This story originally appeared on Benzinga
Several months after London’s Mayor Sadiq Khan announced plans to stop prosecuting adolescents and young adults caught with cannabis, he set up a commission with the task of decriminalizing cannabis in the United Kingdom. The first-ever London Drugs Commission will be chaired by ex-justice secretary Lord Charlie Falconer QC, reported the BBC.
While the mayor was impressed after visiting a cannabis dispensary in California, Home Secretary Priti Patel said Khan’s efforts are pointless as he “has no power to legalize drugs. They ruin communities, tear apart families and destroy lives.”
Khan responded: “We need to have an honest, open conversation about the evidence in relation to the history of cannabis and our laws in the UK and our experience of the health consequences in relation to crime and the community. The best way to do that will be with the drugs commission we’ve now set up,” Khan said.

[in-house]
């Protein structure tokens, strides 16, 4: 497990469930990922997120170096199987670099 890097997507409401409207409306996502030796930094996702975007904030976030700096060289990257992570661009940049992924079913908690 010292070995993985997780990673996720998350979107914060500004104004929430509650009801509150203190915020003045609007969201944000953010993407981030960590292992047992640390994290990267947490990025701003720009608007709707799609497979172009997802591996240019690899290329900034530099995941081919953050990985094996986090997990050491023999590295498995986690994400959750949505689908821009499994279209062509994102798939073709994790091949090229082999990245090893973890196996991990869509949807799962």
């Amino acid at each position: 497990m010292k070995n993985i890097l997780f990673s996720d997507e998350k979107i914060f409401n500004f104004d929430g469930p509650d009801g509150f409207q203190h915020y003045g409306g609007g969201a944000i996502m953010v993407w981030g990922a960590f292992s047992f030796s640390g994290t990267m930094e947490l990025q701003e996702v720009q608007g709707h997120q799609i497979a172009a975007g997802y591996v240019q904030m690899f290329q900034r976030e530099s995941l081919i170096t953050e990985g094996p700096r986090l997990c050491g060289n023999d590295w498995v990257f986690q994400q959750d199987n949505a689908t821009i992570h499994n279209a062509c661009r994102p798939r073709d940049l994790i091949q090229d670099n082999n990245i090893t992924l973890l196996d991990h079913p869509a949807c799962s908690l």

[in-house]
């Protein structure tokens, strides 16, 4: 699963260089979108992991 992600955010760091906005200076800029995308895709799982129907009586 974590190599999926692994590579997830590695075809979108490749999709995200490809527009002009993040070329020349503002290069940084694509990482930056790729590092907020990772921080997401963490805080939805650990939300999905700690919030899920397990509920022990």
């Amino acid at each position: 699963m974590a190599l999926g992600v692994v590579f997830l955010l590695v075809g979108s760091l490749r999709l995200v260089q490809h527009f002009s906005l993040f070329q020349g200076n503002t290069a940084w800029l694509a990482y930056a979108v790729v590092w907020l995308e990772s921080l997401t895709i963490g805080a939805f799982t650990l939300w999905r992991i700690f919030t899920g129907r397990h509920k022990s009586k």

“You can hear from the experts, that’s one thing, but seeing it for yourself … hearing from those who cultivate and grow this plant has been fascinating.”
What the commission will do
Once the commission researches everything it can, it will offer its recommendations to City Hall, the government, the police, the criminal justice system and public health services. In the event of any policy changes, the University College London would provide an analysis of the impact of the proposed amendments.
Though medical use of cannabis was legalized in England in 2018, marijuana remains classified as a Class B drug, which carries a maximum sentence of five years in prison for possession. Cannabis possession was the most recorded drug offense in England and Wales in 2021, as per a parliamentary report.
Khan’s party says not your job
UK’s Labour Party has stated that it does not support Khan’s initiative to change the law regarding drugs. “Drugs policy is not devolved to mayors and under Labour would continue to be set by the national government,” the party stated.
On the other hand, Steve Rolles of the Transform Drug Policy Foundation told BBC Radio London that it would be good if the UK could look to Mexico and Uruguay and other countries that have decriminalized marijuana and learn from them.
“Clearly as the mayor has pointed out, our cannabis policy is not working. It is not deterring youths and we can always smell it off them. It is criminalizing lots of people – particularly young black males – and it costs the criminal system a lot of money,” Rolles said.
“We need to look at it. Other places in the world have decriminalized it and hopefully, we can learn from these experiences.”